According to Pal, “Indians and Pakistanis deserve a better future than the fate their leaders have bestowed on them for more than half a century and both countries need to work toward that -- step by step”.

The panelists, the audience and the city look forward to this very timely and important discussion that may lead to positive results. This is yet another effort in the name of peace by the people who truly believe that war has not and will not solve anything.  We are done with the tired rhetoric and losing innocent lives on the borders. All three regions can use the money it invests on defense on development, health care and education of its masses.
We would like to thank our partners and supporters for trusting us and our efforts for this Peace Symposium and for joining hands with us in making a difference.  We thank United Nations Dallas Chapter (UNAUSA Dallas),  Pakistan Students Association UT Dallas, Indian Students Association UT Dallas, Embrey Human Rights Program Deadman College, Southern Methodist University (SMU), Never Forget Pakistan, Pakistan Society of North Texas (PSNT) Fun Asia Radio, Dallas, Voices Breaking Boundaries (VBB), Dallas Peace and Justice Center, Pakistan Students Association UNT, Indian Students Association UNT and World Echoes  from the bottom of our hearts.

About the Author: Dr. Mona Kazim Shah is the Founder of #ProjectPakistan, Journalist and Human Rights Activist. Dr. Shah is currently pursuing her master’s degree in Global Studies and Human Rights & Social Justice from Southern Methodist University. She lives with her husband and twin daughters in Dallas.  She can be reached at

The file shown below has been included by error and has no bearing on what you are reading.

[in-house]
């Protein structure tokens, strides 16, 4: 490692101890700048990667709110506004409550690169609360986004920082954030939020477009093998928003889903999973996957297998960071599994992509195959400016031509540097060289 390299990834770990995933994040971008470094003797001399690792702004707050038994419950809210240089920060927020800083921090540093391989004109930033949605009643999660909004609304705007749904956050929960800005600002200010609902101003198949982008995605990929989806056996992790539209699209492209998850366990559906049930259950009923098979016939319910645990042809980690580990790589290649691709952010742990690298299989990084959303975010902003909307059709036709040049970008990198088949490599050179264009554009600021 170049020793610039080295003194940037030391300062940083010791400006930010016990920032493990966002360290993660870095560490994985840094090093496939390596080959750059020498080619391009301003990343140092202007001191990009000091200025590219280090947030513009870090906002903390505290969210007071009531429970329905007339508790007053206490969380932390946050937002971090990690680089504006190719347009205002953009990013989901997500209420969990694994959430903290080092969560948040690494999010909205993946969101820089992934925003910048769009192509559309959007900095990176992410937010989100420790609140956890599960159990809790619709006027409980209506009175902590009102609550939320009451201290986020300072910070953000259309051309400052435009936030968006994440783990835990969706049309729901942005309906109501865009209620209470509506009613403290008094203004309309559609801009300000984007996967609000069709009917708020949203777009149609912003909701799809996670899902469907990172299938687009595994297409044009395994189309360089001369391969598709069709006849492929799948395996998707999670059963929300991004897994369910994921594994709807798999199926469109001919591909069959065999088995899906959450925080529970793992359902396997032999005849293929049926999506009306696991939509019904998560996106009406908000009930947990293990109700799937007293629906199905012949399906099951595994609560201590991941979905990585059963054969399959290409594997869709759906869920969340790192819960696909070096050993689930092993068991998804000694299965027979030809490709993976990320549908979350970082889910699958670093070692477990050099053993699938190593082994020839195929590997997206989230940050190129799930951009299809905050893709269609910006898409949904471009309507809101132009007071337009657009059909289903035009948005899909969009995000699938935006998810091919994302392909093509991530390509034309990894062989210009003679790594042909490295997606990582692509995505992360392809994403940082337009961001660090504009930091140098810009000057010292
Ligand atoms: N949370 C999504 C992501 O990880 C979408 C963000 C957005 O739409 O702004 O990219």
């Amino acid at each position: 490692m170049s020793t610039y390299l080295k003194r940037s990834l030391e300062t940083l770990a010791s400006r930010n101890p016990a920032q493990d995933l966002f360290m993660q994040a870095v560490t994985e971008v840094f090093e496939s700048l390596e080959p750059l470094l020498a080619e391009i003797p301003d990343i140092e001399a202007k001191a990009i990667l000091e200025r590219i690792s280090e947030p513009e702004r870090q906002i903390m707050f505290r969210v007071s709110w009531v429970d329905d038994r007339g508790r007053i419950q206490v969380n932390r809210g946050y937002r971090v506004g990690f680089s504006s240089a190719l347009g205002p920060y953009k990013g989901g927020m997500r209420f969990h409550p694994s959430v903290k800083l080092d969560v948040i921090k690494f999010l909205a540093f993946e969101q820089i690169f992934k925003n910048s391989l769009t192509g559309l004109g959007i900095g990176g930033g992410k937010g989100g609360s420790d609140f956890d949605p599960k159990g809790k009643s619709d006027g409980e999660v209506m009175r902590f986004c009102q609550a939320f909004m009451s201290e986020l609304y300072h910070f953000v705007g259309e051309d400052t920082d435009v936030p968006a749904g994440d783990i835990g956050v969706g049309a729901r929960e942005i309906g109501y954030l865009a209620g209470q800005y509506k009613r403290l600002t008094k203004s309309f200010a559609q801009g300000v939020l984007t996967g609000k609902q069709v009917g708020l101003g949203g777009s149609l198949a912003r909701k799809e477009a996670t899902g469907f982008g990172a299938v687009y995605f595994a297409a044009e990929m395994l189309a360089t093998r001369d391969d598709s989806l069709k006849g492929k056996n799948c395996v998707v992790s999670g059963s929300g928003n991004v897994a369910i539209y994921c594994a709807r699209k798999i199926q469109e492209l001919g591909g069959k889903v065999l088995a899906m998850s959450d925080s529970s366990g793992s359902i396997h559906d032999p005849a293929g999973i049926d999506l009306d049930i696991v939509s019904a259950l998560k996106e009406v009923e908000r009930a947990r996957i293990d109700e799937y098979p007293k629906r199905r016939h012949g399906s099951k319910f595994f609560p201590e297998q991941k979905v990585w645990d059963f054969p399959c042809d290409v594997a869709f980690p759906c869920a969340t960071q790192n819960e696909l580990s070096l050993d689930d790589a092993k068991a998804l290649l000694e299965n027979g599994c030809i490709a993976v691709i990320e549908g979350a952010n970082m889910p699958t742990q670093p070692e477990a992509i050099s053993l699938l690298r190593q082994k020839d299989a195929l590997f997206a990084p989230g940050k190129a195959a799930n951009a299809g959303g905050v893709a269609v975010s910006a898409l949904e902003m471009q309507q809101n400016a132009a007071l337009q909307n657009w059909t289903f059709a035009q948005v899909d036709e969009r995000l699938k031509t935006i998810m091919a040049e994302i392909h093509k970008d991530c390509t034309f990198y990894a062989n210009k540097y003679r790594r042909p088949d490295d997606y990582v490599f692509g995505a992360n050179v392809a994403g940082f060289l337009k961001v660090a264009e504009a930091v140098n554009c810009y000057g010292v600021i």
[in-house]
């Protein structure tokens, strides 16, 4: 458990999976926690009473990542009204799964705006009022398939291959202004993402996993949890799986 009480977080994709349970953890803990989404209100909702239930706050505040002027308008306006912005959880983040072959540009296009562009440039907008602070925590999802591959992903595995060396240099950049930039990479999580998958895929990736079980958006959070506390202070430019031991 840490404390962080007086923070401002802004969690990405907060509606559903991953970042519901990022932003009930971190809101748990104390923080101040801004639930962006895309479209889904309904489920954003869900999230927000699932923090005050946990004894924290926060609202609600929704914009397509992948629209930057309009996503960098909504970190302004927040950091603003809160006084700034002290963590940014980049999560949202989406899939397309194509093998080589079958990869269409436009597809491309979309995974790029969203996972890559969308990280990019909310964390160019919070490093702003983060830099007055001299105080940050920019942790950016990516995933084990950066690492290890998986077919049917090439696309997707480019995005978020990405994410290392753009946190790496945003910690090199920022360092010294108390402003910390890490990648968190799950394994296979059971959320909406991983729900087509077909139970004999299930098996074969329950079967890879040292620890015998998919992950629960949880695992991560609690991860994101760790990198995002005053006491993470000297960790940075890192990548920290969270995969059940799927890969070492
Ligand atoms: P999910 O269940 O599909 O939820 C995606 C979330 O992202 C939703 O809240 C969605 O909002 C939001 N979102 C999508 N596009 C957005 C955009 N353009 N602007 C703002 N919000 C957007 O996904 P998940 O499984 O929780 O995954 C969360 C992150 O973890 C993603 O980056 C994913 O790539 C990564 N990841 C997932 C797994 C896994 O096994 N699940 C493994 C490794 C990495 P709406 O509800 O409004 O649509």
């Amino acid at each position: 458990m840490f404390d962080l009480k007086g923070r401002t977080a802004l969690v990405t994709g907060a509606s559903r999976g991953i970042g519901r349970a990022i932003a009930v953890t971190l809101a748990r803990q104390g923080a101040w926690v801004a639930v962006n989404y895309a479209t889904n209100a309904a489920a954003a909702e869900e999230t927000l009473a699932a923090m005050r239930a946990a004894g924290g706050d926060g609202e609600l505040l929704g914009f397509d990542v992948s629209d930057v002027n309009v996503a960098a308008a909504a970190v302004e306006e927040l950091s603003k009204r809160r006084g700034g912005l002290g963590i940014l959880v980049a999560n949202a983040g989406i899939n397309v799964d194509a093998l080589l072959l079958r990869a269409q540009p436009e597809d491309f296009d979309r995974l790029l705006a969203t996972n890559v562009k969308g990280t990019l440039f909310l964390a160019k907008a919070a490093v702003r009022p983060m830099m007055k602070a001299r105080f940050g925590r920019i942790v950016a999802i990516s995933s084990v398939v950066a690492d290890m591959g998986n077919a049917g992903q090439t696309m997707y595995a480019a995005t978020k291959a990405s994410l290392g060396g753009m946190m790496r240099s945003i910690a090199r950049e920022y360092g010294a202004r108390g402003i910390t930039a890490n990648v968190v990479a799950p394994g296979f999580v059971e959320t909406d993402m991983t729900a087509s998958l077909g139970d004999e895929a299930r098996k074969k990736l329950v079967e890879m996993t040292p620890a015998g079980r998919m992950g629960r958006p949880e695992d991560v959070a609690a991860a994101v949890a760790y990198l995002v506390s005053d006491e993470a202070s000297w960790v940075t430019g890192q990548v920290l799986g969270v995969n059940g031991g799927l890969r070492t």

Friday, August 14, 2015

Happy birthday to Pakistan | Happy Independence day

Happy Independence day to all the Pakistanis |
67 Years ago today, Pakistan was born. Indeed it was created out of the British India on August 14, 1947 and then on the next day, August 15, 1947, India celebrated her independence.  

As a Muslim Pluralist, I have always worked on the concept that we all belong to the same family born from Adam and Eve, and that God has chosen for each one of us to be born in a different communities, nations, religions and races.   

Back in 1993 (to 2000), I started a Newspaper called Asian News, with a page dedicated to India, Pakistan, Bangladesh, Nepal and Sri Lanka.

In 1996, I started Asian News Radio, the first commercial radio in Dallas which continues today as Fun Asia Radio.  After 2000, I did different programs, and one of them was during the month of August, every morning 7-8 AM from the 1st through the 15th of the month.